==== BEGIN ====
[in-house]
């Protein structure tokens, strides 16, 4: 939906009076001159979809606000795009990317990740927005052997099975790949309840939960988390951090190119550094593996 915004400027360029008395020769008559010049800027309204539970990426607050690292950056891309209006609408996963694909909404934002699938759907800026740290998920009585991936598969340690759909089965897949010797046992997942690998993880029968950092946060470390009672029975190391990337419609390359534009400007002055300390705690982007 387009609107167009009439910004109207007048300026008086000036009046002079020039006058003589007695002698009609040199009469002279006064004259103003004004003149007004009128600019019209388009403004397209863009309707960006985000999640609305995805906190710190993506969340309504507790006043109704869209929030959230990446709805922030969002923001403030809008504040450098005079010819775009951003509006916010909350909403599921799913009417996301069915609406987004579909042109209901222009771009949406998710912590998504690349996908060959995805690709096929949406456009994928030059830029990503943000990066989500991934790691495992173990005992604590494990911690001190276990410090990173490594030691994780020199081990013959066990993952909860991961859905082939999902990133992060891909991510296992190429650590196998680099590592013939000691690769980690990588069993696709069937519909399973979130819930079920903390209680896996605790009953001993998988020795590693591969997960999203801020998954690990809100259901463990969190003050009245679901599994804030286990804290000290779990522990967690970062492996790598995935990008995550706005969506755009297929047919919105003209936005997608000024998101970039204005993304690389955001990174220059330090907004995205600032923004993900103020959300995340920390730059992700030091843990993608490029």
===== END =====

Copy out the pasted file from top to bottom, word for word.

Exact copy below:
[in-house]
């Protein structure tokens, strides 16, 4: 939906009076001159979809606000795009990317990740927005052997099975790949309840939960988390951090190119550094593996 915004400027360029008395020769008559010049800027309204539970990426607050690292950056891309209006609408996963694909909404934002699938759907800026740290998920009585991936598969340690759909089965897949010797046992997942690998993880029968950092946060470390009672029975190391990337419609390359534009400007002055300390705690982007 387009609107167009009439910004109207007048300026008086000036009046002079020039006058003589007695002698009609040199009469002279006064004259103003004004003149007004009128600019019209388009403004397209863009309707960006985000999640609305995805906190710190993506969340309504507790006043109704869209929030959230990446709805922030969002923001403030809008504040450098005079010819775009951003509006916010909350909403599921799913009417996301069915609406987004579909042109209901222009771009949406998710912590998504690349996908060959995805690709096929949406456009994928030059830029990503943000990066989500991934790691495992173990005992604590494990911690001190276990410090990173490594030691994780020199081990013959066990993952909860991961859905082939999902990133992060891909991510296992190429650590196998680099590592013939000691690769980690990588069993696709069937519909399973979130819930079920903390209680896996605790009953001993998988020795590693591969997960999203801020998954690990809100259901463990969190003050009245679901599994804030286990804290000290779990522990967690970062492996790598995935990008995550706005969506755009297929047919919105003209936005997608000024998101970039204005993304690389955001990174220059330090907004995205600032923004993900103020959300995340920390730059992700030091843990993608490029």